Kraków forts and back-up structures were erected over the course of almost seven decades in the 19th and 20th centuries. Their construction incorporated various technologies, they were adapted to various kinds of armament and emplaced so as to protect Kraków effectively against potential enemies of the Habsburg Empire.
Although the Kraków forts were built by the occupier, their function was not to enslave Kraków. Their task was to fulfil a military role and to defend the city. Most of the forts did not prove effective in battles, but, as the Kraków Fortress, they allowed for manoeuvres of Austrian–Hungarian and German troops and the Polish Legion troops that ended in two victorious battles of Kraków in 1914. The first battle in defence of the fortress was fought on the northern bank of the Vistula in the second half of November, whereas the second one was fought in the southern bank at the beginning of December. Firing sometimes from the forts and sometimes being moved nearer the battlefield, the fortress artillery supported troops repulsing assaults of Russian troops. The garrison of the Kraków Fortress counter-attacked, and the halting of the Russian offensive in the autumn of 1914 changed the course of the war on the Eastern front.
The Kraków Fortress had more luck during the war than the Przemyśl Fortress, which was encircled twice and, after an almost half-year siege, surrendered on 22nd March 1915. Before the Przemyśl Fortress capitulated, everything in it that could be of any use to the Russians was destroyed or damaged. The Kraków Fortress did not have such dramatic experiences, and many of its forts and buildings from the times of Austro-Hungarian monarchy still exist. Many of them teem with normal life because they have been adapted for new purposes. In many forts, visitors can cross the thresholds that, with a little imagination and by means of exhibitions and details present there, can take them back to the world of the 19th-century belle epoque – the period in which the approaching 20th century took shape and the modern 21st-century world, in which we live and which still draws upon the ideas and inventions of the 19th century, was emerging.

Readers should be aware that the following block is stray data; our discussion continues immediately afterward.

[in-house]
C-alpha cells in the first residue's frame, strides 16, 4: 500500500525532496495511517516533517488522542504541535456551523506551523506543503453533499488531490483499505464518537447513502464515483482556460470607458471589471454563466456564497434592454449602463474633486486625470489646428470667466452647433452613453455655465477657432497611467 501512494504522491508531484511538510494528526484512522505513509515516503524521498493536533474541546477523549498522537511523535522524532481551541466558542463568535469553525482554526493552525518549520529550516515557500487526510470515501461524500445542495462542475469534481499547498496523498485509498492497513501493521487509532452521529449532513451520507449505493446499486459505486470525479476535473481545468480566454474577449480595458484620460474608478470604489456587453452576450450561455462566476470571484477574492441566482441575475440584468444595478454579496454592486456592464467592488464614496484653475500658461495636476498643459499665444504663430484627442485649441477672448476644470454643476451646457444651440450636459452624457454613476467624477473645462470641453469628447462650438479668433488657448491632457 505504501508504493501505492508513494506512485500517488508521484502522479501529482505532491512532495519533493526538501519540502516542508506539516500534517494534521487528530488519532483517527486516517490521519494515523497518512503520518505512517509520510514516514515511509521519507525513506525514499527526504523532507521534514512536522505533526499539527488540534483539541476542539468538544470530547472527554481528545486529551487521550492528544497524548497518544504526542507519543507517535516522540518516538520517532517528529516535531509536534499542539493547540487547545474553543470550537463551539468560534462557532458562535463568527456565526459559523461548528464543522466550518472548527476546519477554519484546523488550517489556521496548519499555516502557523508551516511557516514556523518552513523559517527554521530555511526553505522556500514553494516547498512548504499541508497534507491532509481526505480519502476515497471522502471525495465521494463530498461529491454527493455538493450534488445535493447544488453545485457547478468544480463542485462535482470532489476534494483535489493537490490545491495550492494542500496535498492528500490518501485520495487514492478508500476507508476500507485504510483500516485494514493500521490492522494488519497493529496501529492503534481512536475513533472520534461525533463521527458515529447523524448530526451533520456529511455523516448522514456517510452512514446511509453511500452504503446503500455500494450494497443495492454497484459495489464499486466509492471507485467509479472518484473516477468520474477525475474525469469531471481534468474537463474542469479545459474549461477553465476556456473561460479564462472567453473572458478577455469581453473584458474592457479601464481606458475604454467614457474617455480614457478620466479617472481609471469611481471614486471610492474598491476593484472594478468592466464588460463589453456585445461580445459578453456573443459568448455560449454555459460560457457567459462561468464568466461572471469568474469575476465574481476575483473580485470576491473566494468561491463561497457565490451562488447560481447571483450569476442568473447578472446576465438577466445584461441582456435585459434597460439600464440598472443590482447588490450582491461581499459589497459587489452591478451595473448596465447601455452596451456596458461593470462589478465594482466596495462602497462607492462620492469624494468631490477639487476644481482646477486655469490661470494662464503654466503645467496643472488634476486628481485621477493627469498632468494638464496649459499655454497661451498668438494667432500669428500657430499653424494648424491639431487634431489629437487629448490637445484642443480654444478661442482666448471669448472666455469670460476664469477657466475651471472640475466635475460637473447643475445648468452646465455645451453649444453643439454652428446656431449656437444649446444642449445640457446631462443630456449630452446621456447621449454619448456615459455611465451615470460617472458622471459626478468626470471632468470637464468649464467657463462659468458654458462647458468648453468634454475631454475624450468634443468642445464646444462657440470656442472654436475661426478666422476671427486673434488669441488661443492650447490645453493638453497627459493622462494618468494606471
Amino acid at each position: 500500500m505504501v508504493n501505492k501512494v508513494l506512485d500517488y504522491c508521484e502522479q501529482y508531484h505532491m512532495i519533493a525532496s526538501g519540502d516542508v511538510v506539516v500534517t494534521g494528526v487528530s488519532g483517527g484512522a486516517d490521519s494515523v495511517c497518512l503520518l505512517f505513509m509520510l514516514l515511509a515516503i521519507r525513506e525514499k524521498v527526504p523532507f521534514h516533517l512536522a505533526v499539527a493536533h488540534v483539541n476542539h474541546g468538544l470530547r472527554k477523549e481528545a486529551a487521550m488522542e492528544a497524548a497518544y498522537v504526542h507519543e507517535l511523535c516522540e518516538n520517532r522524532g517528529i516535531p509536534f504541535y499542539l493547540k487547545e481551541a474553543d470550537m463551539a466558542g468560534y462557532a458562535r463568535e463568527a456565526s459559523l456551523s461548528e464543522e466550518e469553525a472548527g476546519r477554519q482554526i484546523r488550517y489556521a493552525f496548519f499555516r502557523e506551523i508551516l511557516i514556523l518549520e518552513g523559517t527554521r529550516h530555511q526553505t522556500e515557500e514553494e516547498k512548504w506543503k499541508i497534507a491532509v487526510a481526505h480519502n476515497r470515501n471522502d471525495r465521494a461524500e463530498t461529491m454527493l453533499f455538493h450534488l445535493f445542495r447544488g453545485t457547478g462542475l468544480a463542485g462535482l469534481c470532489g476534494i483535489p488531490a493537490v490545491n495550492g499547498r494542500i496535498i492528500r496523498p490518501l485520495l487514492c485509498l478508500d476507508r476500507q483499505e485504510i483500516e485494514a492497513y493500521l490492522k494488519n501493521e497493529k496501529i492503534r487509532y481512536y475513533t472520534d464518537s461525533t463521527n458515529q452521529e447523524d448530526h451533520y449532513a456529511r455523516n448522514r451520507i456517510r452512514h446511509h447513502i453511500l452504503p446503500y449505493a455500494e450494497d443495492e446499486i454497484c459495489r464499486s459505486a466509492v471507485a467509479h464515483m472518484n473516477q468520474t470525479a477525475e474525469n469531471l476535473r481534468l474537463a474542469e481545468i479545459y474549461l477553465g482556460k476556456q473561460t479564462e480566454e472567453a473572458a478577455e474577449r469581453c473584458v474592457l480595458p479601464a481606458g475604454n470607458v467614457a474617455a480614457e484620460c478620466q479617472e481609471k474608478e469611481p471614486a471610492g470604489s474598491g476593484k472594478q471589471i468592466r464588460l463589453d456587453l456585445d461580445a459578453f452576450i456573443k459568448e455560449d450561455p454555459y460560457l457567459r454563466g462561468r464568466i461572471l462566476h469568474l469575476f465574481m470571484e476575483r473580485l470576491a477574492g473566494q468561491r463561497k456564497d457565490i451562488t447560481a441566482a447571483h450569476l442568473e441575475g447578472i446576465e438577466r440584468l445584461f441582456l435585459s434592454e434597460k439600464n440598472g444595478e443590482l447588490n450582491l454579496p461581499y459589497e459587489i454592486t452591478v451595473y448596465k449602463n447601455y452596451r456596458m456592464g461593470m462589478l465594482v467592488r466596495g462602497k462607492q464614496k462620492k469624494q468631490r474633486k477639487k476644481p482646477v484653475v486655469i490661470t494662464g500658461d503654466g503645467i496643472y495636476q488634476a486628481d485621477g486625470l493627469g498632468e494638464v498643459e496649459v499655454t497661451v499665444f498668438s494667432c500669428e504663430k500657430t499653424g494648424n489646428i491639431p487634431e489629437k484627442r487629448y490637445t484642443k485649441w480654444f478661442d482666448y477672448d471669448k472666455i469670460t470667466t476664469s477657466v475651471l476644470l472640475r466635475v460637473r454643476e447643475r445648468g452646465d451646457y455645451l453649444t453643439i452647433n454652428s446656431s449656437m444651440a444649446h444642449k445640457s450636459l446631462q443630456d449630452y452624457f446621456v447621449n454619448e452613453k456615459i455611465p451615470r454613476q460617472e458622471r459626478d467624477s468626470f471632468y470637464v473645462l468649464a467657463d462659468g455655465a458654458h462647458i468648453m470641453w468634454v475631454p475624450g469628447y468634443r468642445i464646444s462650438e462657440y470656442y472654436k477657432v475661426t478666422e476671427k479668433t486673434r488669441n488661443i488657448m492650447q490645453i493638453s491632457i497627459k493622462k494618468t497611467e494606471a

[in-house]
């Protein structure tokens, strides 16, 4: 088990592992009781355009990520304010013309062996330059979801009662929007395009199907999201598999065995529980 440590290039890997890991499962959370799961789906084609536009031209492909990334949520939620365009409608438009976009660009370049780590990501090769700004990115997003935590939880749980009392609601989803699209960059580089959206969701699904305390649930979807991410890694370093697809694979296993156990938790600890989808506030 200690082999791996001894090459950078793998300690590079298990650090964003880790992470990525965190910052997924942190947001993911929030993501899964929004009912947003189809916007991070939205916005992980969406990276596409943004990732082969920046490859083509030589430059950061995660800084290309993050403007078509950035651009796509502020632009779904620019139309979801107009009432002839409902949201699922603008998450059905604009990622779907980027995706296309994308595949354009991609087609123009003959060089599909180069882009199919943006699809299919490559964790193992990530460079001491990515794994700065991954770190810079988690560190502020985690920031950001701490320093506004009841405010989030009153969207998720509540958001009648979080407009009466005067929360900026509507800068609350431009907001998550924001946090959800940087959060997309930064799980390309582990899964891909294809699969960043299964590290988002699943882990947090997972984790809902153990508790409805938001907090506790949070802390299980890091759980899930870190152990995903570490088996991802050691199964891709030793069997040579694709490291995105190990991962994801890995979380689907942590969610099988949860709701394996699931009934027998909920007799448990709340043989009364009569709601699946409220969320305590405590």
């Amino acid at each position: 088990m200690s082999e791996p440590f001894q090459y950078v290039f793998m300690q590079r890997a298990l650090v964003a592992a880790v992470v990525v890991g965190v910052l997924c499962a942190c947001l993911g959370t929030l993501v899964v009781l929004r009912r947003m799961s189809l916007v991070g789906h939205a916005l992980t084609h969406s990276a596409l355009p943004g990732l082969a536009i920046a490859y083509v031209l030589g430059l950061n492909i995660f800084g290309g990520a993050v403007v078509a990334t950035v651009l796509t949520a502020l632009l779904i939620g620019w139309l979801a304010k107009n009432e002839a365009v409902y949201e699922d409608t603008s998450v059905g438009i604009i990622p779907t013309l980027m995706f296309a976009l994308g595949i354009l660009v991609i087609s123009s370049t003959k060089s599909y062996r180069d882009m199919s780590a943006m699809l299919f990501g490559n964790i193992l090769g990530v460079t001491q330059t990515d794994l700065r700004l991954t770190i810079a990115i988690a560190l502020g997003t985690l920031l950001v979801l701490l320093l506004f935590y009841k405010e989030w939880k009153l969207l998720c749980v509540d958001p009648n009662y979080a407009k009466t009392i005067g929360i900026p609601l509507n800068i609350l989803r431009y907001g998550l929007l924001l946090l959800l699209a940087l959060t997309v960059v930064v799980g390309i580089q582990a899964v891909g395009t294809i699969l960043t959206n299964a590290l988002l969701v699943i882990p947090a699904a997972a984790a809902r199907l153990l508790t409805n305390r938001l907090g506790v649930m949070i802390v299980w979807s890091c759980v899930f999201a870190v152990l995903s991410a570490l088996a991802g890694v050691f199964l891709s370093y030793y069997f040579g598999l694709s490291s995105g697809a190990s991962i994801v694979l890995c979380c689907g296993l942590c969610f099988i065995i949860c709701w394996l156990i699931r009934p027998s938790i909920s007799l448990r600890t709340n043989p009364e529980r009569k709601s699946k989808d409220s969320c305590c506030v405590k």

The Kraków Fortress can also be regarded as the cradle of Polish independence. It was from Kraków that the 1st Cadre Company set out to fight for a free and independent Poland. Kraków was also the place where further Legion troops were formed and where Polish independence politicians were active before and during the war. Kraków was the first big city wrenched from the invaders’ hands on 31st October 1918; it was where the cadre of the resurrected Polish Army was formed, where soldiers returning from fronts gathered and where new troops were established and equipped on the basis of resources stocked in the fortress.
The Kraków Fortress is a unique engineering heritage – one huge complex of defensive military and industrial architecture. Apart from defensive buildings, such as forts, it contains also numerous monuments of technology: monuments of civil engineering (roads and bridges), rail (Kraków railway stations, viaducts and infrastructure), aviation (the Museum of Polish Aviation and the hangar in Czyżyny – the Museum of Municipal Engineering) and industry (former factory complexes and quarries and the Nowa Huta district built after World War II). Many former fortress buildings teem with normal life today and have found their new use.